Having facilitated a situation that continues to inflict tragic consequences on many unsuspecting victims, the ABA has avoided leading serious remedial efforts. In light of its recent punt on the requirement that law schools report meaningful information about their graduates’ employment status, its now-contemplated scrutiny of individual schools’ placement statistics rings hollow. To wit: the Wal-Mart greeter with a law degree still counts as employed.
The ABA’s piecemeal approach won’t solve the problem. Most law schools are prisoners of short-term profit-maxizing business models and metrics. That’s why too many resort to half-truths or outright deception to enhance U.S. News rankings, pump up demand, and put tuition-paying butts in classrooms.
Until students understand the deep methodological flaws in the U.S. News rankings, too many deans will continue manipulating them. Independent audit of the data that schools submit would help. But it should be part of a larger strategy: providing better information to prospective law students long before they sit for the LSAT.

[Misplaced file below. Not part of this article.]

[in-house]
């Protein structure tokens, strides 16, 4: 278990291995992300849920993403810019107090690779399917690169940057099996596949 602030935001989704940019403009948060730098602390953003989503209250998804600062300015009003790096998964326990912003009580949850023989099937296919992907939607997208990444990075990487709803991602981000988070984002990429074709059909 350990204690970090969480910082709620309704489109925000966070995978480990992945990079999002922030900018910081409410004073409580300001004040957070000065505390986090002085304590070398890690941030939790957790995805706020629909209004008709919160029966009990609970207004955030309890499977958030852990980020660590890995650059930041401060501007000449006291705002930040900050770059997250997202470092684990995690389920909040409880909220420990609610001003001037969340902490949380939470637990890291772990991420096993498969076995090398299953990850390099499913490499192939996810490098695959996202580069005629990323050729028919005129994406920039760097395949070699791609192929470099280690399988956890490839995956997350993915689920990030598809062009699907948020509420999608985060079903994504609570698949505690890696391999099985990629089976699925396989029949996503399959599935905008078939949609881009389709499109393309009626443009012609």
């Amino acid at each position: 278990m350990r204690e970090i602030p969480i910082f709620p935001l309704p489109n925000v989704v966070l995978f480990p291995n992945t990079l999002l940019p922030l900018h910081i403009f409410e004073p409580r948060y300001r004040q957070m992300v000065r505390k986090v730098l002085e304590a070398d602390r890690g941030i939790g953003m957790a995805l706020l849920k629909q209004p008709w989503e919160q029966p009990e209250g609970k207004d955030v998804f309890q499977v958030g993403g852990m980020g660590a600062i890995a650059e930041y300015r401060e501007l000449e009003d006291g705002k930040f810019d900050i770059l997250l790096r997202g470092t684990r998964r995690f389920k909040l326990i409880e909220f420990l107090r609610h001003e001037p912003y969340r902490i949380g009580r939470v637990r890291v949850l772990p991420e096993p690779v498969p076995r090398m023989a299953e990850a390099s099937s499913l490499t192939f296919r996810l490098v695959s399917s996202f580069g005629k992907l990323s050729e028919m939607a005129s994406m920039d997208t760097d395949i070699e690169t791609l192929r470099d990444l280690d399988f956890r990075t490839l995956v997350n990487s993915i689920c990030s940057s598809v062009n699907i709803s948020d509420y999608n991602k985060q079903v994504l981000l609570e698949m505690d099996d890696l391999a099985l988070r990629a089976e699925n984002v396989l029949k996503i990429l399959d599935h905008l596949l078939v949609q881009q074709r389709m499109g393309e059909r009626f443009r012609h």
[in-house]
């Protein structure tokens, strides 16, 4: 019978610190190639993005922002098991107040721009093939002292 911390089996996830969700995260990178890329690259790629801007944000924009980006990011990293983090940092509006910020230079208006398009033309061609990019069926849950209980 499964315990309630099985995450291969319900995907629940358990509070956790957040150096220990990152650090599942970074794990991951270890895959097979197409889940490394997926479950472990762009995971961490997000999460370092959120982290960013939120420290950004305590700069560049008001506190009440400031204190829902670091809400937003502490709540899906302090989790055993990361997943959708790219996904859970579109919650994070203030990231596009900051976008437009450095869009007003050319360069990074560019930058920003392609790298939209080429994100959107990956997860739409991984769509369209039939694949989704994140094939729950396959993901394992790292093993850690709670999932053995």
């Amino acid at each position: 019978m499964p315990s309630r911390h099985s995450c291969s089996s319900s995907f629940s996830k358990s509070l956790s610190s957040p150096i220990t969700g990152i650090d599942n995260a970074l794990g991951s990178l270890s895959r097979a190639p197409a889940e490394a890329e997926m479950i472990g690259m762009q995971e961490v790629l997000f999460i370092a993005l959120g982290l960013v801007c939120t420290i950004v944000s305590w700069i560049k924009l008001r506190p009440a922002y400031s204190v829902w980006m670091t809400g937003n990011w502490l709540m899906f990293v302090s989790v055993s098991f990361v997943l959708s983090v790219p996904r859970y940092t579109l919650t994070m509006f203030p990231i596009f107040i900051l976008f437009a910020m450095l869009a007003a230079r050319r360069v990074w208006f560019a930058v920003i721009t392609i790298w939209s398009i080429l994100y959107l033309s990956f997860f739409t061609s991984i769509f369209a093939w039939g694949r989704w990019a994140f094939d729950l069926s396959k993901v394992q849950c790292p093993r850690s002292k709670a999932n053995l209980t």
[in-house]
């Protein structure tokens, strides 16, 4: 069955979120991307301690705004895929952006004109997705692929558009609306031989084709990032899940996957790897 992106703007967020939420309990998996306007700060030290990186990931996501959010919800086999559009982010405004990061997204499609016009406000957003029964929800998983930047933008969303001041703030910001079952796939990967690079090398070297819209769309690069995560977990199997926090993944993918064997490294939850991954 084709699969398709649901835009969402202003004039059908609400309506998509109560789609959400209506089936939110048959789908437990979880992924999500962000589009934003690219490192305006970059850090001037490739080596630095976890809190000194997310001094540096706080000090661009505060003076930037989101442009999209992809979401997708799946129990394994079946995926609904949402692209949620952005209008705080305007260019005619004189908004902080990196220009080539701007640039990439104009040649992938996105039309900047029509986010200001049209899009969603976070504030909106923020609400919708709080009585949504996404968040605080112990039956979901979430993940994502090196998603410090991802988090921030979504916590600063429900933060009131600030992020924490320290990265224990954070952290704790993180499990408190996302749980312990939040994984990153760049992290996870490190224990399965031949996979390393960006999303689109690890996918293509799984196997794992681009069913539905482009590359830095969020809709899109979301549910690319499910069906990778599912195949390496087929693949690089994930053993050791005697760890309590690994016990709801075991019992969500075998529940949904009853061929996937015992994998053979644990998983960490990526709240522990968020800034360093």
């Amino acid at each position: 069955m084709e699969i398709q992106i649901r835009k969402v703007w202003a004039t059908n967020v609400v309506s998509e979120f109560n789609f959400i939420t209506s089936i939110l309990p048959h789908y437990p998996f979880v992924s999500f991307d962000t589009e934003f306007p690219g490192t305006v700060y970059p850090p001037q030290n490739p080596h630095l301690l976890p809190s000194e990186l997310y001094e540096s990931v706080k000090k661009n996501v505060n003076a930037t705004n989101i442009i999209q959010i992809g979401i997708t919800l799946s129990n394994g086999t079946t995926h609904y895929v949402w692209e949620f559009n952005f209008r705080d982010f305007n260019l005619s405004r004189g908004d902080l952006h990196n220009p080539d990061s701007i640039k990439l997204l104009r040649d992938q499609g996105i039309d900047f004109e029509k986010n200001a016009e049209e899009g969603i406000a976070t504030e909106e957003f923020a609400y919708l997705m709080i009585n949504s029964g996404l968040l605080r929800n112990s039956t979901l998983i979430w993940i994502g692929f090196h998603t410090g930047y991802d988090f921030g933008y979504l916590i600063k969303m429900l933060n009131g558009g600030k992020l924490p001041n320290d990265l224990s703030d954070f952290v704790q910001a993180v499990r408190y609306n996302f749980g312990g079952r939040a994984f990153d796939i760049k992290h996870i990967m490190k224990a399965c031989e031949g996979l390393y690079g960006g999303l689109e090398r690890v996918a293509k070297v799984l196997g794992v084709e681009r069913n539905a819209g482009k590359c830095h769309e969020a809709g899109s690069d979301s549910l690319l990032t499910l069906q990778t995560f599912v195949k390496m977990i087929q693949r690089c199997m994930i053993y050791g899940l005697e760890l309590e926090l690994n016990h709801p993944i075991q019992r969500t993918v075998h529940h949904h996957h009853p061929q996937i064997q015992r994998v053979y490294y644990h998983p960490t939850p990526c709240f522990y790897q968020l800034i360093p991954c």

The law can be a noble calling, but it’s not for everyone. When those enrolling in law school understand what’s ahead — including the possibility that their dream jobs won’t be there — they make better decisions and the entire profession wins. Here’s the harsh truth that will surprise many recruits: Some deans don’t act with much nobility when it comes to pursuing tuition dollars.
In an 1891 letter to his fiance, Louis Brandeis wrote: “If the broad light of day could be let in upon men’s actions, it would purify them as the sun disinfects.” Twenty years later, he was less optimistic about improving human behavior when he focused instead on practical remedies for misconduct: “Sunlight is said to be the best of disinfectants; electric light the most efficient policeman.”
The ABA isn’t going to start stripping schools of their accreditations, but it can put them under brighter lights. Adding surveillance cameras and a few more cops on the beat wouldn’t hurt, either.
This is all a terrible blot on the profession and legal academia.